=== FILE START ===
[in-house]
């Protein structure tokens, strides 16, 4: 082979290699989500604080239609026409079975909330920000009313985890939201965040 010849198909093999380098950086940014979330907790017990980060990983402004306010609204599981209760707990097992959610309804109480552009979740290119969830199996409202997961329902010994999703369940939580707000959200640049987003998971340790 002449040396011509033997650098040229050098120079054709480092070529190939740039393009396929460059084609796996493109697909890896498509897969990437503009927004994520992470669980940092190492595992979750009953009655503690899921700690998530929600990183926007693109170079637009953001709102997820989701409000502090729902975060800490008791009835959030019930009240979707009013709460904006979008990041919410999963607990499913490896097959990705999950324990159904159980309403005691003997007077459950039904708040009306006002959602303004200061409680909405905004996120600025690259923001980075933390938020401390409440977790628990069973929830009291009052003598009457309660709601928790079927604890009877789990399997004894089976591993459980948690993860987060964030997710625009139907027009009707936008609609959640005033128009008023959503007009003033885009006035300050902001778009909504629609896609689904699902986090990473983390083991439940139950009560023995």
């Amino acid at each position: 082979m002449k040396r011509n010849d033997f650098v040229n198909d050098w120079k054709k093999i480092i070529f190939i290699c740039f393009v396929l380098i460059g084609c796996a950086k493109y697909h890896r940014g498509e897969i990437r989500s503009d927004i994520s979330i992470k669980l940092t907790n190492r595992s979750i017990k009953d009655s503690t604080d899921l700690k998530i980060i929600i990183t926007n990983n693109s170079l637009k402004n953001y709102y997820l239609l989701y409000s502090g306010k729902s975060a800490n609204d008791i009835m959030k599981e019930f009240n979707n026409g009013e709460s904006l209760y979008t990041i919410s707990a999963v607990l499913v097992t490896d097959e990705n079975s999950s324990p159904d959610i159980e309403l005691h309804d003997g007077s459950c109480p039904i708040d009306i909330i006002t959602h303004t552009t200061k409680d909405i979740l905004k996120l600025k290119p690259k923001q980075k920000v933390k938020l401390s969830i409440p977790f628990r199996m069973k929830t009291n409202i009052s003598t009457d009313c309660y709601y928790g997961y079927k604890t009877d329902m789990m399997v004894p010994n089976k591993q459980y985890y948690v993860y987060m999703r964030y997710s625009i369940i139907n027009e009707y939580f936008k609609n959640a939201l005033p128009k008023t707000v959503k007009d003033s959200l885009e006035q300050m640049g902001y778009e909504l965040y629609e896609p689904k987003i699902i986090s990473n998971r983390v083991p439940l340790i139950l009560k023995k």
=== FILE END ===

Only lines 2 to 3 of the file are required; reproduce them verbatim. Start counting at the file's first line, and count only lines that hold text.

């Protein structure tokens, strides 16, 4: 082979290699989500604080239609026409079975909330920000009313985890939201965040 010849198909093999380098950086940014979330907790017990980060990983402004306010609204599981209760707990097992959610309804109480552009979740290119969830199996409202997961329902010994999703369940939580707000959200640049987003998971340790 002449040396011509033997650098040229050098120079054709480092070529190939740039393009396929460059084609796996493109697909890896498509897969990437503009927004994520992470669980940092190492595992979750009953009655503690899921700690998530929600990183926007693109170079637009953001709102997820989701409000502090729902975060800490008791009835959030019930009240979707009013709460904006979008990041919410999963607990499913490896097959990705999950324990159904159980309403005691003997007077459950039904708040009306006002959602303004200061409680909405905004996120600025690259923001980075933390938020401390409440977790628990069973929830009291009052003598009457309660709601928790079927604890009877789990399997004894089976591993459980948690993860987060964030997710625009139907027009009707936008609609959640005033128009008023959503007009003033885009006035300050902001778009909504629609896609689904699902986090990473983390083991439940139950009560023995």
């Amino acid at each position: 082979m002449k040396r011509n010849d033997f650098v040229n198909d050098w120079k054709k093999i480092i070529f190939i290699c740039f393009v396929l380098i460059g084609c796996a950086k493109y697909h890896r940014g498509e897969i990437r989500s503009d927004i994520s979330i992470k669980l940092t907790n190492r595992s979750i017990k009953d009655s503690t604080d899921l700690k998530i980060i929600i990183t926007n990983n693109s170079l637009k402004n953001y709102y997820l239609l989701y409000s502090g306010k729902s975060a800490n609204d008791i009835m959030k599981e019930f009240n979707n026409g009013e709460s904006l209760y979008t990041i919410s707990a999963v607990l499913v097992t490896d097959e990705n079975s999950s324990p159904d959610i159980e309403l005691h309804d003997g007077s459950c109480p039904i708040d009306i909330i006002t959602h303004t552009t200061k409680d909405i979740l905004k996120l600025k290119p690259k923001q980075k920000v933390k938020l401390s969830i409440p977790f628990r199996m069973k929830t009291n409202i009052s003598t009457d009313c309660y709601y928790g997961y079927k604890t009877d329902m789990m399997v004894p010994n089976k591993q459980y985890y948690v993860y987060m999703r964030y997710s625009i369940i139907n027009e009707y939580f936008k609609n959640a939201l005033p128009k008023t707000v959503k007009d003033s959200l885009e006035q300050m640049g902001y778009e909504l965040y629609e896609p689904k987003i699902i986090s990473n998971r983390v083991p439940l340790i139950l009560k023995k």